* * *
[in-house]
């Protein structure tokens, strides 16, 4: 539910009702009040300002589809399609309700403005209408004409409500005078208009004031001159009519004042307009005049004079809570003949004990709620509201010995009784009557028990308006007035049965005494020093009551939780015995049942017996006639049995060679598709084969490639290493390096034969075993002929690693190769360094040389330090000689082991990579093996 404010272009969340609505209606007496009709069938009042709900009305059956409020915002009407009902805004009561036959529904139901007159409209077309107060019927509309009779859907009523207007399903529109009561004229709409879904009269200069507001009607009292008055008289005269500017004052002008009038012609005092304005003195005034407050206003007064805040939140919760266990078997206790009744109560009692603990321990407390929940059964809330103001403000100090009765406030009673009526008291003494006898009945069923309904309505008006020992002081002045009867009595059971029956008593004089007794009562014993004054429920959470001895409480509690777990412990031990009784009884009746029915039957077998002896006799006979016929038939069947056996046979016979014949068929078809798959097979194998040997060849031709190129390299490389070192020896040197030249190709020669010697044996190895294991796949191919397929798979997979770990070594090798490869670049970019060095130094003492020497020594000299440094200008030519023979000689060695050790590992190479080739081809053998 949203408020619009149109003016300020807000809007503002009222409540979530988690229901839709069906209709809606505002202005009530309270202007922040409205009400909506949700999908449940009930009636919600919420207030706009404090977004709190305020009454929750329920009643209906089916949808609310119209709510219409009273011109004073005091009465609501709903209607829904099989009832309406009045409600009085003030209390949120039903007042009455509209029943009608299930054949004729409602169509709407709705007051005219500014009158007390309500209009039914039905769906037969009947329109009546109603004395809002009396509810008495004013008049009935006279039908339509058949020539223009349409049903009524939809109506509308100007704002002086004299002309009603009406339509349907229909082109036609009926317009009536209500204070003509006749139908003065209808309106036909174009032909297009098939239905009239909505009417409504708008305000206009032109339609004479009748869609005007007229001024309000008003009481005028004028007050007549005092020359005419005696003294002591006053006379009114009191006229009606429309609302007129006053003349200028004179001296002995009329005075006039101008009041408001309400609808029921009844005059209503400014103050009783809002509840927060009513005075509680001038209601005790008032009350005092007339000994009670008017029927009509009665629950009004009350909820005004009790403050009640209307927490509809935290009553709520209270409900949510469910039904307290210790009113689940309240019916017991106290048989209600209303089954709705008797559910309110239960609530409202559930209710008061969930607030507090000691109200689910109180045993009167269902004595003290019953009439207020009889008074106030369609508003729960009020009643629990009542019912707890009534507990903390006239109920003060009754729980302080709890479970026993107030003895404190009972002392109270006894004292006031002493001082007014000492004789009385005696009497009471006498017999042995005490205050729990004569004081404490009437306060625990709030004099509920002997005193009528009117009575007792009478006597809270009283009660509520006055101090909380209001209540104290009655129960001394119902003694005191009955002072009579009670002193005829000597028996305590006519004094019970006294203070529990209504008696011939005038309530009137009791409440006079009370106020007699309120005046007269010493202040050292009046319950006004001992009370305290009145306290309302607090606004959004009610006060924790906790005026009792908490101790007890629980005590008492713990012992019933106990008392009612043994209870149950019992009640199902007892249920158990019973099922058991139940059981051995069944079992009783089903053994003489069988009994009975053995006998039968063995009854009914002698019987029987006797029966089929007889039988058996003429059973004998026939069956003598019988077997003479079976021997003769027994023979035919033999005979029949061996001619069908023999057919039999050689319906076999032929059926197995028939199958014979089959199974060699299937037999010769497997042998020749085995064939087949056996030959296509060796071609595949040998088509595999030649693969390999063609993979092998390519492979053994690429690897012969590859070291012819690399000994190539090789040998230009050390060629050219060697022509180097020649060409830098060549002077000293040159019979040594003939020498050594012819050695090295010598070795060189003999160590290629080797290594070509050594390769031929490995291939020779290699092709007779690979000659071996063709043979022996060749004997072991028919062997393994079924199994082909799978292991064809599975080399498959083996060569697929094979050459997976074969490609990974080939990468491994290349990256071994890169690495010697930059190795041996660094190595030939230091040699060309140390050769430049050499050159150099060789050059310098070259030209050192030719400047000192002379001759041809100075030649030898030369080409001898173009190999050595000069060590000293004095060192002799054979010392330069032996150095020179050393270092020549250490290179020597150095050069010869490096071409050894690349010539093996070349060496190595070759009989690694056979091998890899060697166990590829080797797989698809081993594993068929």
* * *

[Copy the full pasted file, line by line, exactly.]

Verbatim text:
[in-house]
């Protein structure tokens, strides 16, 4: 539910009702009040300002589809399609309700403005209408004409409500005078208009004031001159009519004042307009005049004079809570003949004990709620509201010995009784009557028990308006007035049965005494020093009551939780015995049942017996006639049995060679598709084969490639290493390096034969075993002929690693190769360094040389330090000689082991990579093996 404010272009969340609505209606007496009709069938009042709900009305059956409020915002009407009902805004009561036959529904139901007159409209077309107060019927509309009779859907009523207007399903529109009561004229709409879904009269200069507001009607009292008055008289005269500017004052002008009038012609005092304005003195005034407050206003007064805040939140919760266990078997206790009744109560009692603990321990407390929940059964809330103001403000100090009765406030009673009526008291003494006898009945069923309904309505008006020992002081002045009867009595059971029956008593004089007794009562014993004054429920959470001895409480509690777990412990031990009784009884009746029915039957077998002896006799006979016929038939069947056996046979016979014949068929078809798959097979194998040997060849031709190129390299490389070192020896040197030249190709020669010697044996190895294991796949191919397929798979997979770990070594090798490869670049970019060095130094003492020497020594000299440094200008030519023979000689060695050790590992190479080739081809053998 949203408020619009149109003016300020807000809007503002009222409540979530988690229901839709069906209709809606505002202005009530309270202007922040409205009400909506949700999908449940009930009636919600919420207030706009404090977004709190305020009454929750329920009643209906089916949808609310119209709510219409009273011109004073005091009465609501709903209607829904099989009832309406009045409600009085003030209390949120039903007042009455509209029943009608299930054949004729409602169509709407709705007051005219500014009158007390309500209009039914039905769906037969009947329109009546109603004395809002009396509810008495004013008049009935006279039908339509058949020539223009349409049903009524939809109506509308100007704002002086004299002309009603009406339509349907229909082109036609009926317009009536209500204070003509006749139908003065209808309106036909174009032909297009098939239905009239909505009417409504708008305000206009032109339609004479009748869609005007007229001024309000008003009481005028004028007050007549005092020359005419005696003294002591006053006379009114009191006229009606429309609302007129006053003349200028004179001296002995009329005075006039101008009041408001309400609808029921009844005059209503400014103050009783809002509840927060009513005075509680001038209601005790008032009350005092007339000994009670008017029927009509009665629950009004009350909820005004009790403050009640209307927490509809935290009553709520209270409900949510469910039904307290210790009113689940309240019916017991106290048989209600209303089954709705008797559910309110239960609530409202559930209710008061969930607030507090000691109200689910109180045993009167269902004595003290019953009439207020009889008074106030369609508003729960009020009643629990009542019912707890009534507990903390006239109920003060009754729980302080709890479970026993107030003895404190009972002392109270006894004292006031002493001082007014000492004789009385005696009497009471006498017999042995005490205050729990004569004081404490009437306060625990709030004099509920002997005193009528009117009575007792009478006597809270009283009660509520006055101090909380209001209540104290009655129960001394119902003694005191009955002072009579009670002193005829000597028996305590006519004094019970006294203070529990209504008696011939005038309530009137009791409440006079009370106020007699309120005046007269010493202040050292009046319950006004001992009370305290009145306290309302607090606004959004009610006060924790906790005026009792908490101790007890629980005590008492713990012992019933106990008392009612043994209870149950019992009640199902007892249920158990019973099922058991139940059981051995069944079992009783089903053994003489069988009994009975053995006998039968063995009854009914002698019987029987006797029966089929007889039988058996003429059973004998026939069956003598019988077997003479079976021997003769027994023979035919033999005979029949061996001619069908023999057919039999050689319906076999032929059926197995028939199958014979089959199974060699299937037999010769497997042998020749085995064939087949056996030959296509060796071609595949040998088509595999030649693969390999063609993979092998390519492979053994690429690897012969590859070291012819690399000994190539090789040998230009050390060629050219060697022509180097020649060409830098060549002077000293040159019979040594003939020498050594012819050695090295010598070795060189003999160590290629080797290594070509050594390769031929490995291939020779290699092709007779690979000659071996063709043979022996060749004997072991028919062997393994079924199994082909799978292991064809599975080399498959083996060569697929094979050459997976074969490609990974080939990468491994290349990256071994890169690495010697930059190795041996660094190595030939230091040699060309140390050769430049050499050159150099060789050059310098070259030209050192030719400047000192002379001759041809100075030649030898030369080409001898173009190999050595000069060590000293004095060192002799054979010392330069032996150095020179050393270092020549250490290179020597150095050069010869490096071409050894690349010539093996070349060496190595070759009989690694056979091998890899060697166990590829080797797989698809081993594993068929």